As an adoptee, I have my own story and this has been told in The Scent of my Mother’s Kiss, available on Amazon. Initially published as The Little Mongrel – free to a
good home, Fixwrite 2007, this revised
edition includes a chapter on Rock Lynn
House, Launceston, Tasmania, the home in which I was born.
Operated by the Salvation Army between 1895 and 1960, the function of the home was, to a greater degree, driven by the social change and attitudes that influenced policy and practices, which led to an increase in separation of mothers and their children through adoption.
I took me a long time to write the Rock Lynn House chapter, as I wanted to present an account that was well researched and free of bias. To maintain this impartiality required me to look at the bigger picture, to look beyond the years immediately preceding and following my own birth in 1946, to the conditions of disadvantage for women as sole parents in late 19th century, post transportation Tasmania into the 20th century.
I had no pre, or recently, conceived ideas or opinions on Rock Lynn, accepting it as the place of my birth and that of my adopted siblings. It was the big place over the back fence of the house across the road from my grandmother’s house, where a salvo officer lived with his family road when I was growing up, a place that carried an air of mystery that I sensed was part of me, of who I was.
I was also fortunate in not writing from a position of anger or need to blame, having long ago made the decision not to let the past impact on the present or whatever future may be allowed me. This doesn’t mean I’m happy with my adoptee state. I’m not, and never will be. However, I refused to embark on, or attach to, any present-day blame finding or retributive campaigns that feed rage and discontentment and ultimately, disillusionment, when the answers sought are not forthcoming.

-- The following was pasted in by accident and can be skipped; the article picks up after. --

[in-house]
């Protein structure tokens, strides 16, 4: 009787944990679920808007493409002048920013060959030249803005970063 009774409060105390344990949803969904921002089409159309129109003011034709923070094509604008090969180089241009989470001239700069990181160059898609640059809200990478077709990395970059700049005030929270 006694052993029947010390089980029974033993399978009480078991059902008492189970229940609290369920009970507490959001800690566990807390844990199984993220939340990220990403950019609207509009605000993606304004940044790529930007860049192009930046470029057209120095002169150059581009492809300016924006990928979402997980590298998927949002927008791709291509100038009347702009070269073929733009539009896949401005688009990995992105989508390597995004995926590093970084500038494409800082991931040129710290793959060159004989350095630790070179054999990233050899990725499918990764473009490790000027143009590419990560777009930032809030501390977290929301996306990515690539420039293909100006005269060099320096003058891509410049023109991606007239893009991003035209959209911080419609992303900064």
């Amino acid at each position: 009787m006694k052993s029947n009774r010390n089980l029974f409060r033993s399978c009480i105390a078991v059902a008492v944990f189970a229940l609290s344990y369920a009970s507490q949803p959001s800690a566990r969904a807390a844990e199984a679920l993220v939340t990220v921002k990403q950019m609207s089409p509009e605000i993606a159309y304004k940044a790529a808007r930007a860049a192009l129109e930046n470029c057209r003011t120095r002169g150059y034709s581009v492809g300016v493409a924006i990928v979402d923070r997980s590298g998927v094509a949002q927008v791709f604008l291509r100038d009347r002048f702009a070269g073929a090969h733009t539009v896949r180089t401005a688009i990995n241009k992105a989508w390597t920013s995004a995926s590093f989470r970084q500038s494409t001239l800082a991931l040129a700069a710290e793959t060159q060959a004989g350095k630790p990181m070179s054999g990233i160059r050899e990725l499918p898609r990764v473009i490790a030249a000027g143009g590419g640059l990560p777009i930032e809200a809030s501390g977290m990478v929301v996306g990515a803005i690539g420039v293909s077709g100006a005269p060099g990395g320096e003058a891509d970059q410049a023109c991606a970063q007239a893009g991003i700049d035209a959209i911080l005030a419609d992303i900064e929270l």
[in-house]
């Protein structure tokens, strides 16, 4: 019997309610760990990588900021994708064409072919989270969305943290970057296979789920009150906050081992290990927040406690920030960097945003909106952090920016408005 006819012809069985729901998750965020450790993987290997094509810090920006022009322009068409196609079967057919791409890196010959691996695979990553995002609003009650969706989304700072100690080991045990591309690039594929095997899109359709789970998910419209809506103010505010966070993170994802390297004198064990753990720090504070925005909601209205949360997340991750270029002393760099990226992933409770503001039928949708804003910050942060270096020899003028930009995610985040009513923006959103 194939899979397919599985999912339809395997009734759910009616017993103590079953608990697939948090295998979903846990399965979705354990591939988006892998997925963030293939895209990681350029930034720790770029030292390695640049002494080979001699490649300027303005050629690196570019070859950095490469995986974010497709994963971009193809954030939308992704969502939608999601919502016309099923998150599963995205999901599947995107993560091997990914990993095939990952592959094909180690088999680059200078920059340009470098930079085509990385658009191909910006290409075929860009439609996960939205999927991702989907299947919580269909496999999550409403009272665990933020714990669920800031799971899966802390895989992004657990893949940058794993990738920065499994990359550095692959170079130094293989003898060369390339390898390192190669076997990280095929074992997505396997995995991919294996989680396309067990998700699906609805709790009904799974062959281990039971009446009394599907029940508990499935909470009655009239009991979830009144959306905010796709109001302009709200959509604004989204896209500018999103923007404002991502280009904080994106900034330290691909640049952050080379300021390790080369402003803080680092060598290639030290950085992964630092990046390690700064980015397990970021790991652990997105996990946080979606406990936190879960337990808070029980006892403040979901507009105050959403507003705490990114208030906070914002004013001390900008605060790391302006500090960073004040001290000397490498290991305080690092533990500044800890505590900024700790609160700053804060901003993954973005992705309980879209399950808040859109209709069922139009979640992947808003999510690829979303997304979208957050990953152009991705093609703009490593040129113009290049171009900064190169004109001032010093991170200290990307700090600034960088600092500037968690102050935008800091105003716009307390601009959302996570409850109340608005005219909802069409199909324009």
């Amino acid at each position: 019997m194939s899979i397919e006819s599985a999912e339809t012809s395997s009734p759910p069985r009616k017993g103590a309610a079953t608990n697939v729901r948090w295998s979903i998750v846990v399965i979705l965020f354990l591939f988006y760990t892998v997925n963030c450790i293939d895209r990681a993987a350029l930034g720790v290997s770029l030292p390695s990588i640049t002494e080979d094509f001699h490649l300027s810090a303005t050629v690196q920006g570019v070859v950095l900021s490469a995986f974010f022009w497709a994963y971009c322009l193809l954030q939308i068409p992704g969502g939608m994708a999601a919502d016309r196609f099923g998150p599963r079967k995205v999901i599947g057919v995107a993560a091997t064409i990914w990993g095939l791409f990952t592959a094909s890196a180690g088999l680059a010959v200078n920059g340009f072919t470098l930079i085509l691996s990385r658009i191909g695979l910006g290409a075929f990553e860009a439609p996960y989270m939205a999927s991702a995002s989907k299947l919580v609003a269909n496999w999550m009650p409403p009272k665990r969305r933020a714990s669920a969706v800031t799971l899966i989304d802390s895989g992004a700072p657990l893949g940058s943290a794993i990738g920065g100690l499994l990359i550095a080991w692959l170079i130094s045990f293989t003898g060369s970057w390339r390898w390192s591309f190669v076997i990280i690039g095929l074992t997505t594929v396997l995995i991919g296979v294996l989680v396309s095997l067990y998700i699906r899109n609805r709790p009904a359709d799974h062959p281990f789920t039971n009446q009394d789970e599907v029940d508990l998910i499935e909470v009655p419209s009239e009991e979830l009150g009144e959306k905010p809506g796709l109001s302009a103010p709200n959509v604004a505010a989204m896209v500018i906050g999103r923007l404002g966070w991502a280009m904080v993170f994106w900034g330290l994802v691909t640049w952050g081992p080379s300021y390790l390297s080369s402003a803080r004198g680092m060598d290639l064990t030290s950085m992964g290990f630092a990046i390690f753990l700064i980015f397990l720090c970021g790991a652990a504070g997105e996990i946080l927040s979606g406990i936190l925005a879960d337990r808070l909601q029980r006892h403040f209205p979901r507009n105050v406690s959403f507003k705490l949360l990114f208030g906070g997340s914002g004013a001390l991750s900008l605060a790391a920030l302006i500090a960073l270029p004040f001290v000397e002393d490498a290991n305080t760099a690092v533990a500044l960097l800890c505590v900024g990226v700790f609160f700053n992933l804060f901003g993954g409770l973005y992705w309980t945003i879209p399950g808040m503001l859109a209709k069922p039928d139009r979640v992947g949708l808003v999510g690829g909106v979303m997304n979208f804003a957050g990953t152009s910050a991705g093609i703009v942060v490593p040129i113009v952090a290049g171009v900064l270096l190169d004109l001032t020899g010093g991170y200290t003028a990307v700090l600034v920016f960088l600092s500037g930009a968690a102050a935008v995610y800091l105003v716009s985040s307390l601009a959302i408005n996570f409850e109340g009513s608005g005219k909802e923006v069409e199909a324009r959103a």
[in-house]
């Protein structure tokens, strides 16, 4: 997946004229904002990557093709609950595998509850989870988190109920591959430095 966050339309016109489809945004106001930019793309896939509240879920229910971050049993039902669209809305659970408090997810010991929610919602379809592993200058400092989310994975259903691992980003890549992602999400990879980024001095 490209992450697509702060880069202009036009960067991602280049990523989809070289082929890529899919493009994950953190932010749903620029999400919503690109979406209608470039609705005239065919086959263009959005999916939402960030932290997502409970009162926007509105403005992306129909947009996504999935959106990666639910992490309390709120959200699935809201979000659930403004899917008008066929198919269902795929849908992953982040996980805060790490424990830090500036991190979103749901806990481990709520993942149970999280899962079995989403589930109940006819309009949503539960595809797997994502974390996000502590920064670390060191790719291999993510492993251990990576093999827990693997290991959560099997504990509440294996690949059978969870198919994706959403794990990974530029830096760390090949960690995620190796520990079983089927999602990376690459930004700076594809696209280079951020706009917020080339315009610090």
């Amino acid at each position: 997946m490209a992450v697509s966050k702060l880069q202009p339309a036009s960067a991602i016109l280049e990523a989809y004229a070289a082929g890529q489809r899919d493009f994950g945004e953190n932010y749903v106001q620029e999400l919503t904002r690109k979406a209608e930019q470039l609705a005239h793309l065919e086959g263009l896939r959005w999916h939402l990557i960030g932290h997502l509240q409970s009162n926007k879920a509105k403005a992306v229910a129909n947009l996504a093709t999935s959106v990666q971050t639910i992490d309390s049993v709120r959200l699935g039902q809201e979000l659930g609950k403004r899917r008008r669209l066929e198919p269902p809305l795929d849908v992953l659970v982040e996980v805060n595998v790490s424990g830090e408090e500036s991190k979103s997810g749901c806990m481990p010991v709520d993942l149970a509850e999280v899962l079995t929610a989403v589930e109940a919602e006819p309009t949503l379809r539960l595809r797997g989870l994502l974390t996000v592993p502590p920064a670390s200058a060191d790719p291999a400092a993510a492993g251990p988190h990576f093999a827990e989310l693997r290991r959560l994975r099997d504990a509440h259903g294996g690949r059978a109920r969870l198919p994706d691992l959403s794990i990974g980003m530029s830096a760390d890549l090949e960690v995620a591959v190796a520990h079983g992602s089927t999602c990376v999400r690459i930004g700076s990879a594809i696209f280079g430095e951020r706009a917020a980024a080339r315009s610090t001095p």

With the book now in print, I’m happy with the result, even to the point of changing my somewhat negative opinion of the Salvation Army, seeing in their work a nobler intention that surpasses retrospective criticism. This book is my truth and one that I'm comfortable with.
In relation to the adoptee community, what I’d like to see, but suspect I never will, is a time when all Australian adoptees are on the same page, when there can be consensus as to recommendations for legislative, policy, and practice reform, coming from the power of a united voice. A time when the emotional and psychological experience of the adoptee can be combined and filtered into a common voice, unfettered by the expression of unfairness and injustice of our individual experiences. To present to politicians, those who influence policy, and media, a clear mandate for change in favour of adoptee rights.,
Failing this, I’d set my sights on a more realistic goal, that of mutual respect between Australian adoptees for values and opinions held by all, understanding these have been formed through the diversity of the adoptee experience. To allow each adoptee to hold their personal truth, free of coercion, intimidation or adopting the role of ‘expert’ in order to over-ride or silence individual opinion.
With DLF and the rich, the famous, and the celebrity bedazzled gearing up for National Adoption Awareness Week 8-14 November, it would be amazing and productive if the adoptee community could set aside individual differences and anger at past practices, to focus instead on their shared beliefs and values and develop strategies to mount a credible campaign against the DLF driven propaganda in November.
DLF calls it Adoption Awareness Week yet, apart from a few well-chosen high profile adoptee supporters, where is the voice of the majority of Australian adoptees?